Steelers legend and new Hall of Honor inductee James Harrison came by the UPMC Rooney Sports Complex on Friday to watch Pittsburgh take the field and practice ahead of their Week 12 clash with the Cincinnati Bengals. Harrison watched the new-look offense gear up for their first game without Matt Canada. Of course, Harrison still looked on closely at the pass rushers and friend T.J. Watt, who Harrison mentored during his time in Pittsburgh.
— Matthew Luciow (@matthewluciow92) November 24, 2023
Harrison is one of the team’s most legendary outside linebackers. Initially joining the team as an undrafted free agent in 2002, it took him years to catch on with the squad full-time, and Harrison considered giving up football. But starting in 2004, he was a long-term fixture of the Pittsburgh defense that won Super Bowls XL and XLIII. Harrison had the most memorable play of the latter game, with a 100-yard interception return for a touchdown just before the half, serving as one of the top plays in NFL history. Harrison was named the NFL Defensive Player of the Year in 2008, a four-time All-Pro and a five-time Pro Bowler.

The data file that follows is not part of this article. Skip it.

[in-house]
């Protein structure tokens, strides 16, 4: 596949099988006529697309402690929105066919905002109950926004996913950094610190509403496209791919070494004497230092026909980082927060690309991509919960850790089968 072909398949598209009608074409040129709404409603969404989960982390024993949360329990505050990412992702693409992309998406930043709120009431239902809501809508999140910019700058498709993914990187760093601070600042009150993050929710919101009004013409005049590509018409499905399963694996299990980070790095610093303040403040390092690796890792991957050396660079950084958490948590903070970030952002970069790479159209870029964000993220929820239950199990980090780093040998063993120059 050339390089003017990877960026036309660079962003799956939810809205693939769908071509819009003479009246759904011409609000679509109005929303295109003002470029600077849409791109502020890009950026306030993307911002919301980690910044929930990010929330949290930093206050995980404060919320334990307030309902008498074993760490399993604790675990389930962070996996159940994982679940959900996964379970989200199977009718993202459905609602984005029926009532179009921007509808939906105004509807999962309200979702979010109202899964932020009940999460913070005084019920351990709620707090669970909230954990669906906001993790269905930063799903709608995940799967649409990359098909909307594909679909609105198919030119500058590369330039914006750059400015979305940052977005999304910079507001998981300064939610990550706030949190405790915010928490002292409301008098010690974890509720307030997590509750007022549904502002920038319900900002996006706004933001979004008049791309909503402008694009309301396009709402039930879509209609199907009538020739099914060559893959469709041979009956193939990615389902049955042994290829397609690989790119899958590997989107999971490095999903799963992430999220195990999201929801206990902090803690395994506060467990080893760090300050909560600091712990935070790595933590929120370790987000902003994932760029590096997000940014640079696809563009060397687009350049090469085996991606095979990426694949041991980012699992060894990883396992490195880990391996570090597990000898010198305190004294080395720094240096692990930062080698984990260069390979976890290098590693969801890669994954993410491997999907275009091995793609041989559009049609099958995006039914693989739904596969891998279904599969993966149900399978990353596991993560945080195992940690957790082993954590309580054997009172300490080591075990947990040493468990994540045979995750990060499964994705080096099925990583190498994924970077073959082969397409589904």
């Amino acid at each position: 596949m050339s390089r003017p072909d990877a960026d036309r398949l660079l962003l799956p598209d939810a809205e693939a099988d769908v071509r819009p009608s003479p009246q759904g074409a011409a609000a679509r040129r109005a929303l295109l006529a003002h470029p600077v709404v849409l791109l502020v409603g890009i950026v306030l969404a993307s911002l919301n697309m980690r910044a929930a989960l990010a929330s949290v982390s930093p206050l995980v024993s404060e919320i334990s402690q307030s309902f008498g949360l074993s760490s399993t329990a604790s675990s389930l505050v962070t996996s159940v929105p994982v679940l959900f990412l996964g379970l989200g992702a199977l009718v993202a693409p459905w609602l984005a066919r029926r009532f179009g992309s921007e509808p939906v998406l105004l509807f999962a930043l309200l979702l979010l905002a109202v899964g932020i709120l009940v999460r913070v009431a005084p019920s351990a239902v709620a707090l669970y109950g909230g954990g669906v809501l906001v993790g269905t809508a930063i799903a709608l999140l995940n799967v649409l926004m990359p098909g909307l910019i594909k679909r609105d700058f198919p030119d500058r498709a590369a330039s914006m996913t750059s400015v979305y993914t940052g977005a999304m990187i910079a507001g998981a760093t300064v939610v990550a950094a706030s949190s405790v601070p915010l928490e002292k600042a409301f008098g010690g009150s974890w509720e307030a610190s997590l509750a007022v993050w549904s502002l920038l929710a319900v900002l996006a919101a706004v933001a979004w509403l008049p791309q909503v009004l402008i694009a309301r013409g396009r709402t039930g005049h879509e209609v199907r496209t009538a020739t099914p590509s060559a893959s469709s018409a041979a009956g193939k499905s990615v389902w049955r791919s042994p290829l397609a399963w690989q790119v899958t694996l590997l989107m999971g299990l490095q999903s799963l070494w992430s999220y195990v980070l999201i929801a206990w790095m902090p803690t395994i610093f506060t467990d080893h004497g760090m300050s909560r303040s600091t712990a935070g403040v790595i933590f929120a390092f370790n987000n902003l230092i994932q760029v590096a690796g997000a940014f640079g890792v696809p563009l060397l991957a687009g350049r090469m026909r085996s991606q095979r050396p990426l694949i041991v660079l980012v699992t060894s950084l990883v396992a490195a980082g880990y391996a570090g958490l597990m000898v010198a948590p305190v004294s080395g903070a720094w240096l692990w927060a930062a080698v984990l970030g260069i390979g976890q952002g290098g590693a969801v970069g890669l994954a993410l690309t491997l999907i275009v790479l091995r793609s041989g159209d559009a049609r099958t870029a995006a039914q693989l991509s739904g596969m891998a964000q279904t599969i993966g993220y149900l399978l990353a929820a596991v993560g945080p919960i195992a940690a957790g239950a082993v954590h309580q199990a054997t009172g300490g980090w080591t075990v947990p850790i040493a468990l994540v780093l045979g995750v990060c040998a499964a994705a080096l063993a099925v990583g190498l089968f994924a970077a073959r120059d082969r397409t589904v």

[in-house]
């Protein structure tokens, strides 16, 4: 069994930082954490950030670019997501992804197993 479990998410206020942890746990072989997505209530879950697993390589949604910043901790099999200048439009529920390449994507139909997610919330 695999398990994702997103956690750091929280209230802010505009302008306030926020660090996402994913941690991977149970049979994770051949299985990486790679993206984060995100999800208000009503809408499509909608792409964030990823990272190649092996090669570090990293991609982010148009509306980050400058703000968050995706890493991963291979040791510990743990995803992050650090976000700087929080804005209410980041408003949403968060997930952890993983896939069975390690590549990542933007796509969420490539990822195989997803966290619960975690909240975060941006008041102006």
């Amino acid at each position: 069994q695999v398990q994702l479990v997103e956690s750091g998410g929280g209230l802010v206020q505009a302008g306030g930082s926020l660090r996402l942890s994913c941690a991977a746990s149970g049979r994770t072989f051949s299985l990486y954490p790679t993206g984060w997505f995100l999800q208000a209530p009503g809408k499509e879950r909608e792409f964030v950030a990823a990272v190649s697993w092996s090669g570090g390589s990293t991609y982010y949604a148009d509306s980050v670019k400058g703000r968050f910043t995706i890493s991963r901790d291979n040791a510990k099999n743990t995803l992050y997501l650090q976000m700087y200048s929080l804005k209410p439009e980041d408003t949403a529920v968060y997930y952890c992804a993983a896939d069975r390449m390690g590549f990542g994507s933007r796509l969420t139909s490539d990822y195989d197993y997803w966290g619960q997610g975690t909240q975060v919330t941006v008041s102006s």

Watt has often described his relationship with Harrison fondly. He had always credited Harrison and others for helping him become the player he is today during his rookie year when Harrison embraced a young Watt.
“Deebo himself helped me so much my rookie year,” Watt said. “He didn’t have to. No one asked him to, but he wanted to help me and I appreciate him for that. So many teammates, coaches, mentors, my brothers, my wife’s support, my parents — There are so many people that go into it that it’s not myself out there making the plays. I mean, I can’t take all the credit.”
Watt broke Harrison’s franchise sack record earlier this season, but Harrison was elated for him when it happened. And Harrison has spoken highly of what Alex Highsmith has done, too, calling the duo better than he and LaMarr Woodley during their primes